Tensions Run High as NBA Altercations Escalate

Multiple physical incidents prompt ejections and suspensions league-wide

Written By Mason Kern

What a wild week it has been in the NBA, quite literally. Tensions clearly ran high across the entire league this week as fans bore witness to unsavory NBA behavior similar to past unbecoming incidents like the infamous “Malice in the Palace” melee.

Photography courtesy of Jacob Gonzales

Photography courtesy of Jacob Gonzales

To kick off this week’s fury-fueled iteration of the NBA, the faceoff between the Toronto Raptors and Philadelphia 76’ers saw Raptors’ point guard Kyle Lowry and 76’ers forward Ben Simmons engage in a heated verbal exchange—only to be promptly ejected. Simmons then motioned with his arm, seemingly pointing to the tunnel—a gesture that many speculated was a suggestion for Lowry to meet him back there for continued confrontation. Despite the invitation, nothing occurred after the ejections and Philly took the game 117-111.

“I won’t play around,” Simmons said of the altercation. “I’m not going to take no s— from anybody,” as reported via ESPN on Instagram.

Just a day later, superstar point guard Chris Paul was reunited with his former team in a match between his Houston Rockets and the Los Angeles Clippers in the so-called “City of Angels.” Things started fine—pleasantly even, as Paul was actually received with a standing ovation. However, things eventually turned sour as Clippers’ forward Blake Griffin benefitted from a no-call after an apparent goaltend. As he came back up the court he nudged Rockets’ head coach Mike D’Antoni with an elbow, sending the coach into a rage. Words were fired, and the rest of the game unfolded with a palpable air of discontent. Subsequently, Rockets’ forward Trevor Ariza ultimately ripped Griffin’s tights and multiple hard fouls occurred thereafter. When the dust settled, the Clippers claimed the victory 113-102.

When asked what he had said to Griffin, D’Antoni responded “you mean after he hit me? Just that I didn’t appreciate him. But other than that, it’s good,” as reported by the New York Times.

The real predicament plainly happened after the game in a scenario reminiscent of the “Trojan Horse” scheme implemented by the Greeks during the Trojan War. The Rockets used a back door in an attempt to confront the Clippers in their own locker room while Rockets’ center Clint Capela knocked on the front door as a diversion. Reportedly, Paul and Rockets’ shooting guard James Harden were trying to calm down their teammates—mainly Ariza and shooting guard Gerald Green, in an attempt to deflate the situation, but to no avail., Both Ariza and Green have been suspended two games due to the incident.  Somewhat surprisingly, punishments were not doled out to anyone else involved.

In the Minnesota Timberwolves contest against the Orlando Magic, things also got heated as multiple plays between Timberwolves’ forward Nemanja Bjelica and Magic shooting guard Arron Afflalo escalated to an all-out skirmish. At first, Afflalo was visibly upset after being slightly shoved by Bjelica as he attempted to crash the rim for an offensive rebound. He responded with a haymaker of a right arm swing that narrowly missed Bjelica’s face. In order to “protect himself,” as has been reported, Bjelica subsequently put Afflalo in a devastating headlock, a power play leveraging the significant size he has over Afflalo. This prompted both teams and the referees alike to get involved in attempts to separate the players and diffuse the situation. Once detached, both players were ejected and the Magic ended up conjuring up a win of 108-102. Adding more insult to injury, Afflalo has since been suspended two games for the altercation.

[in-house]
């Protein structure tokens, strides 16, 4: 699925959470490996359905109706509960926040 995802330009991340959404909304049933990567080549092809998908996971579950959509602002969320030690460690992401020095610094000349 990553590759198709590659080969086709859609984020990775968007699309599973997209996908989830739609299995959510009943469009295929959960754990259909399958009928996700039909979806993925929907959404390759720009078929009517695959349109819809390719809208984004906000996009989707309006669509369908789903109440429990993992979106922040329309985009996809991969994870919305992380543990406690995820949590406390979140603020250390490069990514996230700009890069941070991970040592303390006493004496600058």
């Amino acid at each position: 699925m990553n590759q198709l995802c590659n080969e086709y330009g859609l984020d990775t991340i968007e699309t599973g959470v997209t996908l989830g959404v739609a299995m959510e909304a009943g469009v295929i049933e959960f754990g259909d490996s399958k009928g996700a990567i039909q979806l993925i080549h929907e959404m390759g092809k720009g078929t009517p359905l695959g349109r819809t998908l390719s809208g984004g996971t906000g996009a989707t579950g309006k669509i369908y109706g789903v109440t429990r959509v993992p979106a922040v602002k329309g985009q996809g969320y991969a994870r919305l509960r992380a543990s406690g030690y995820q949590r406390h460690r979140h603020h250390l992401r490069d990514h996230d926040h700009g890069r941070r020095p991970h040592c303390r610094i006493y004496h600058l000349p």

“I was just trying to protect myself and to help him, to calm him down,” Bjelica said in reflection of the rumble as cited by FOX Sports.

But the week had yet more wrangling in store.  Most recently in the game between the Charlotte Hornets and Washington Wizards, point guards for the opposing teams Michael Carter-Williams and Tim Frazier were both ejected after the Hornet saw fit to scream in Wizards’ center Jason Smith’s face after a hard boxout. Frazier tried to evade the referees attempts to hold him back in his efforts to get to Carter-Williams. Due to the ferocity of each players’ actions, both were ejected. In the end, the Hornets severely stung the Wizards with a final score of 133-109.

With all of the animosity that has been on display throughout the NBA this past week, one has to wonder what is prompting the sudden change in players’ attitudes and actions.  Perhaps it’s underlying resentment relating to NBA all-star snubs or maybe it’s just bad behavior, plain and simple. No matter the impetus, while these antics can demonstrate the heart, passion and intensity that drives the league, the hardwood is functioning more like a UFC octagon of late and, in my opinion, to the game’s detriment. A solid dose of anger management infused with coping strategies and rage redirection methods would surely do the NBA some good. My hat’s off to those players who do aptly rise to the occasion by keeping their emotions in perspective and their actions in check. Now that’s winning.

Mason Kern

Mason Kern, Host of ‘The Sports Watchdog’ Radio Show on KFNX 1100 Phoenix (also available globally in podcast form), spotlights newsworthy current events and happenings in the world of professional and college sports as well as notable sports and fitness gadgets and gear. Mason also frequently appears as a sportscasting guest on various TV and other radio programs, including Good Morning Arizona, KUSI-TV San Diego, NBC Sports Radio Phoenix and more. View his TV segment clips online at www.tinyurl.com/TTWVideos. Reach Mason on Twitter @ASportsWatchdog, on Facebook at https://www.facebook.com/SportsWatchdog and on LinkedIn at www.tinyurl.com/TTW-Linkedin.